Key areas of interest:

  • content modeling
  • information interactions
  • sense making
  • place making
  • information environments
  • experiences

The Value of IA to Users

Proposition: Information architecture simplifies how people navigate and use information that connects to the Web.

As I’ve highlighted in Figure 3, we realize value for users when wayfinding techniques and logical information connections improve a user interface’s usability.

Figure 3—Wayfinding, connections, and ease of use

Wayfinding, connections, and ease of use

Everyone involved in the design lifecycle for a Web user interface must contribute to user value, because user value is product value, and product value is business value. Assuming that user and business value are aligned, there should be nothing in the design lifecycle that doesn’tcontribute to user value.

The value of information architecture to the user has been clear for nearly two decades. By simplifying how people navigate and use information in complex Web environments, information architecture gives users the chance to achieve their tasks and goals with greater precision. Businesses typically associate information retrieval, or search; labeling; and the formal organization of content with the interests of information architecture. However, the methods for enabling their flexible use and maintaining a coherent, manageable Web structure represent additional value that also rests within the domain of information architecture.

Key areas of interest:

  • navigation
  • organization
  • metadata
  • Web structure
  • segmentation
  • information

The Value of IA to Data Modeling

Proposition: Information architecture improves the resilience of database structures through sound conceptual modeling.

As Figure 4 shows, by endowing data with intrinsic value, information architecture assists in the planning of data architectures that are becoming larger and more complex.

Figure 4—Transforming information into meaningful data

Transforming information into meaningful data

Nothing on the Web happens without the magic of information technology. Period. Everything that we do in information architecture and UX design resides within the realm of abstraction, so our value is realized only when developers and other computer-science experts implement technology solutions in software, systems, and physical devices. The expression “garbage in, garbage out” typically refers to the quality of data. However, it has another meaning in the area of database modeling. A bad data model will produce a failed physical database structure.

Thus, because Web user interfaces rely on database-driven content management systems, the underlying database models that they leverage require the sound conceptual and ontological modeling that strategic IA documentation delivers. This is a more advanced information architecture activity that provides crucial input for database designers who must design logical and physical data models and engineer sustainable data architectures. As the information domains that we design increase in complexity, these will be the kinds of conversations that we must be prepared to have to demonstrate the value of information architecture.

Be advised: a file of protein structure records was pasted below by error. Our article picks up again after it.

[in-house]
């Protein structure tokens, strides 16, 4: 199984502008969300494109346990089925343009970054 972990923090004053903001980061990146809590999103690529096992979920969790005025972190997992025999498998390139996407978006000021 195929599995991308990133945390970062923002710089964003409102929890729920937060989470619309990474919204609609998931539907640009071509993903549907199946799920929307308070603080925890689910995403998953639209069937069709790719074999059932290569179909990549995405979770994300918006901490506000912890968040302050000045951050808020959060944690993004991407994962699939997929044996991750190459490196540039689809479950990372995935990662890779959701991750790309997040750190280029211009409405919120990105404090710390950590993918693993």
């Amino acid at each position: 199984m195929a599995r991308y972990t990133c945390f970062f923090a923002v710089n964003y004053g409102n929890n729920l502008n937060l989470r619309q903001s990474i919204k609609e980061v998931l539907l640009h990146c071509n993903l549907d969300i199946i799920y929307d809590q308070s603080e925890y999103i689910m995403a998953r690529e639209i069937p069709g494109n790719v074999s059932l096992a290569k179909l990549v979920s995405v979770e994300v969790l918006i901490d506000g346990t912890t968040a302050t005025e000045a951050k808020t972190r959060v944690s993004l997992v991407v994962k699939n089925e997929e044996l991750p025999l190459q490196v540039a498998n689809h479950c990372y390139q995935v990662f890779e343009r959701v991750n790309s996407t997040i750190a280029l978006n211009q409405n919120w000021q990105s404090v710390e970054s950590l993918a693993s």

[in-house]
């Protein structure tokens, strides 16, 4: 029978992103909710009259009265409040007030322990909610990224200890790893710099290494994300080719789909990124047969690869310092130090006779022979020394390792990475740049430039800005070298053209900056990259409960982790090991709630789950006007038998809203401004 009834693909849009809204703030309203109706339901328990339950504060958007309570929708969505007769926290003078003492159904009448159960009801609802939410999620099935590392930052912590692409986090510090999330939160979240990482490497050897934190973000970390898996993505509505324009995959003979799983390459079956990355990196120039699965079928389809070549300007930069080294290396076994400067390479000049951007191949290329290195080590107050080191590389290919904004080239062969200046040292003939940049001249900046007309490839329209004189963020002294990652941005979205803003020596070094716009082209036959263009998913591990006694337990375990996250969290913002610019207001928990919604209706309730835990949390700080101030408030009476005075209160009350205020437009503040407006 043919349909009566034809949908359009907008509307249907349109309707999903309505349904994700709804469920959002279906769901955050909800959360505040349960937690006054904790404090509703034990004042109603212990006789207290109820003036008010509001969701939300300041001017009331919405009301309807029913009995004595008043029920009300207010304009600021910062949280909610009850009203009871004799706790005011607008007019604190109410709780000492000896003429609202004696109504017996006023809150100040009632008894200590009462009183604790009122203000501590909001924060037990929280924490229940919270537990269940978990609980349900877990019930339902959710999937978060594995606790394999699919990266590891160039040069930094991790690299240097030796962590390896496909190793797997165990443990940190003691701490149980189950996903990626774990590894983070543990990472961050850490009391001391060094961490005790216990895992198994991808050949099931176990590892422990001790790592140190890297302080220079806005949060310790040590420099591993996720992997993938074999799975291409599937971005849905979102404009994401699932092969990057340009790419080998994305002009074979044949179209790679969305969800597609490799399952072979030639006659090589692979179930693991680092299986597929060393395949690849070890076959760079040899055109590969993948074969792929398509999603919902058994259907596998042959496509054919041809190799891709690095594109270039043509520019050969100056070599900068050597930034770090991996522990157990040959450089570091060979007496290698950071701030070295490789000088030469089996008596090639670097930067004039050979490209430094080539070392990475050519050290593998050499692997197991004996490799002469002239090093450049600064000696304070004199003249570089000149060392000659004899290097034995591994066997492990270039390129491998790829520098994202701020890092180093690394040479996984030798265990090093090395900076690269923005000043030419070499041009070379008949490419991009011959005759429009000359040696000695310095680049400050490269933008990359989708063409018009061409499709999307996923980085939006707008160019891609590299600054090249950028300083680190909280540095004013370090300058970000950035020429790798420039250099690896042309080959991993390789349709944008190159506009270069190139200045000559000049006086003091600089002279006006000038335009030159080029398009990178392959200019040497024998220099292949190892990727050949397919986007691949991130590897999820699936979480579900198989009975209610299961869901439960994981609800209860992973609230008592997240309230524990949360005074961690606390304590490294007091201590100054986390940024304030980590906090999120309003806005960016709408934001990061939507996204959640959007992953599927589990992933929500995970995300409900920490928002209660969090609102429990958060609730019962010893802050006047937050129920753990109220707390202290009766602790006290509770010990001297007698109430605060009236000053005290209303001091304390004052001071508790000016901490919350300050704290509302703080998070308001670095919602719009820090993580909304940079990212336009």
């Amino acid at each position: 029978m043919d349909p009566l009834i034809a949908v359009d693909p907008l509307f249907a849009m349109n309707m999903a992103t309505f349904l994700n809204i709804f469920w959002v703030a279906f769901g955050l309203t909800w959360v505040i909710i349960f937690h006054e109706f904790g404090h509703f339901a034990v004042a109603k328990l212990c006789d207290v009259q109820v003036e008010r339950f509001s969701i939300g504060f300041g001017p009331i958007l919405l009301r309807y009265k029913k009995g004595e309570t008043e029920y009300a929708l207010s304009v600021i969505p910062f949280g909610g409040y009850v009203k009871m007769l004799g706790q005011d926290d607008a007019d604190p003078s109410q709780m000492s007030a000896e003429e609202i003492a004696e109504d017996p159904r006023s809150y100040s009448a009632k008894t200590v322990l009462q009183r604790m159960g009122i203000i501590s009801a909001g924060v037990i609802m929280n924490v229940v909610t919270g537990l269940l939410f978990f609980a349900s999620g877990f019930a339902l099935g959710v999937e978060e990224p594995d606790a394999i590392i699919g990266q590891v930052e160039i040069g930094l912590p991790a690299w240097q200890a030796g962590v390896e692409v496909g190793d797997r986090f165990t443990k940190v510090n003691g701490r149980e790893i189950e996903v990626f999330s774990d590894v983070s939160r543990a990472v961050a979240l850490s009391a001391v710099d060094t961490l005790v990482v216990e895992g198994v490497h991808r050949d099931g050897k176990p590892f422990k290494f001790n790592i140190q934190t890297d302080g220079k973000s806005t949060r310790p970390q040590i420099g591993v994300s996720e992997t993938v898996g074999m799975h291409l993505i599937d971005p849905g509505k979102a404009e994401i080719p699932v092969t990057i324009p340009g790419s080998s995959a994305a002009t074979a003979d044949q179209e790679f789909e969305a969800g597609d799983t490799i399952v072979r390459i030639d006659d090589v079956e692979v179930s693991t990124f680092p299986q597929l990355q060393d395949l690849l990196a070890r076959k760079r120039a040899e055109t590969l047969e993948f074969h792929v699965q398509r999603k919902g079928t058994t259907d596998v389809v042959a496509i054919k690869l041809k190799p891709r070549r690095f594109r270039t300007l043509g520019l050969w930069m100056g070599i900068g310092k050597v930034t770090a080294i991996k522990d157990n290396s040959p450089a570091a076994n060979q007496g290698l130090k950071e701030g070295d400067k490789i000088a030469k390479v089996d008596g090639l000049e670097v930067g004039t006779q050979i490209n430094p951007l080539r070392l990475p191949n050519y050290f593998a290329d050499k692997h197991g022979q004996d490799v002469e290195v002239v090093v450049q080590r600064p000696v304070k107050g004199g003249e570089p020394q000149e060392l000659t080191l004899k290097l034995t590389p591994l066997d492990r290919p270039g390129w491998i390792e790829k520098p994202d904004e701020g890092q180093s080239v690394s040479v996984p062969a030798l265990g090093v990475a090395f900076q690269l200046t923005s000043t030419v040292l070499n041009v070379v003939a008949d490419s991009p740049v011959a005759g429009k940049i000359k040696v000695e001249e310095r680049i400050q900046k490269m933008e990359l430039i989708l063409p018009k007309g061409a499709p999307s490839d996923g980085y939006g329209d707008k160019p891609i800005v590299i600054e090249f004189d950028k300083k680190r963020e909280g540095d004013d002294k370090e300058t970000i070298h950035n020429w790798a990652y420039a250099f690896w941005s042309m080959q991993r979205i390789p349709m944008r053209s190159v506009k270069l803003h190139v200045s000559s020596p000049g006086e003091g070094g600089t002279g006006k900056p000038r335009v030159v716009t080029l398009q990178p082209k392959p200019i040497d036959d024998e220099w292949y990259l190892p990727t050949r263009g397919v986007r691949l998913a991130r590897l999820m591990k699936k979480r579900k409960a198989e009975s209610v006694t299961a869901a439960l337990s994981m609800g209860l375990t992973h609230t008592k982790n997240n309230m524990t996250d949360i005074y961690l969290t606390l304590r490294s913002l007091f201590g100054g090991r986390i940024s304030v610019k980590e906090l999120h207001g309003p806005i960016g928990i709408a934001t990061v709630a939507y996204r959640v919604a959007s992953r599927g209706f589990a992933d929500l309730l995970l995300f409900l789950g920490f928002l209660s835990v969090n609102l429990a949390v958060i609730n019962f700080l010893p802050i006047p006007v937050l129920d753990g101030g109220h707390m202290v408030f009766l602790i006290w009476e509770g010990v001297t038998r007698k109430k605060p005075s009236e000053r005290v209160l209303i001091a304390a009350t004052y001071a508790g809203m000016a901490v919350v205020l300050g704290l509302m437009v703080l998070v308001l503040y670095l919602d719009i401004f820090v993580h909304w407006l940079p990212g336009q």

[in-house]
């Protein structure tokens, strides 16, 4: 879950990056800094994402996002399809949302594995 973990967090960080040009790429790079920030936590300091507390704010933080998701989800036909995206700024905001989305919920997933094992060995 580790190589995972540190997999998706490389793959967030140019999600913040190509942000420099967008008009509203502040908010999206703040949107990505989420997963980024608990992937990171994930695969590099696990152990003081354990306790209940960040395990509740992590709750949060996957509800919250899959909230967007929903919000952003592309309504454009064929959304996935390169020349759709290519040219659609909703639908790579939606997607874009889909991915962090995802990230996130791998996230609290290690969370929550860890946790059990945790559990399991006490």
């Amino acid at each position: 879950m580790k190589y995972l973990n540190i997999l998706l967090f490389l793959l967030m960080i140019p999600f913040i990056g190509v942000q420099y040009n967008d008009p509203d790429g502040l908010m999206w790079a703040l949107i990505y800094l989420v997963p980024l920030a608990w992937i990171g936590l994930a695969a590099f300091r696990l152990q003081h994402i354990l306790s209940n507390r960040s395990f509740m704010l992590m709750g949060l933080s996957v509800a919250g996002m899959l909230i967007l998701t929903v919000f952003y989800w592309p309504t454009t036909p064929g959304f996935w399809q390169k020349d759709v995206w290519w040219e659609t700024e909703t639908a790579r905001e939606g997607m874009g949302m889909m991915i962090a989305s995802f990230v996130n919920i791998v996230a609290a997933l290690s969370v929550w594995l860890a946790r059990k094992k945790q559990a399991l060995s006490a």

Key areas of interest:

  • concept modeling
  • ontology
  • semantics
  • communication
  • information modeling
  • information theory

Whether you perform information architecture tasks as a UX designer or an IA professional, be sure that you consistently communicate the value of information architecture. This is all of our responsibility to the field of information architecture.

Further, senior-level proficiency in many of the areas of interest I’ve listed in this column can take several years to acquire. So, don’t be intimidated by the breadth of information architecture. Just keep learning. The most practical path to growing your IA skills is to start at the top of each list of areas of interest and work your way down. If you gravitate more toward strategy and theory, start at the bottom of each list and work your way upward.


Information architecture is widely associated with navigation and content organization. However, information architecture’s value extends into other critical aspects of digital products or services, and is a foundational part in digital strategy, product design and technology enablement.

When in doubt, hire an information architect.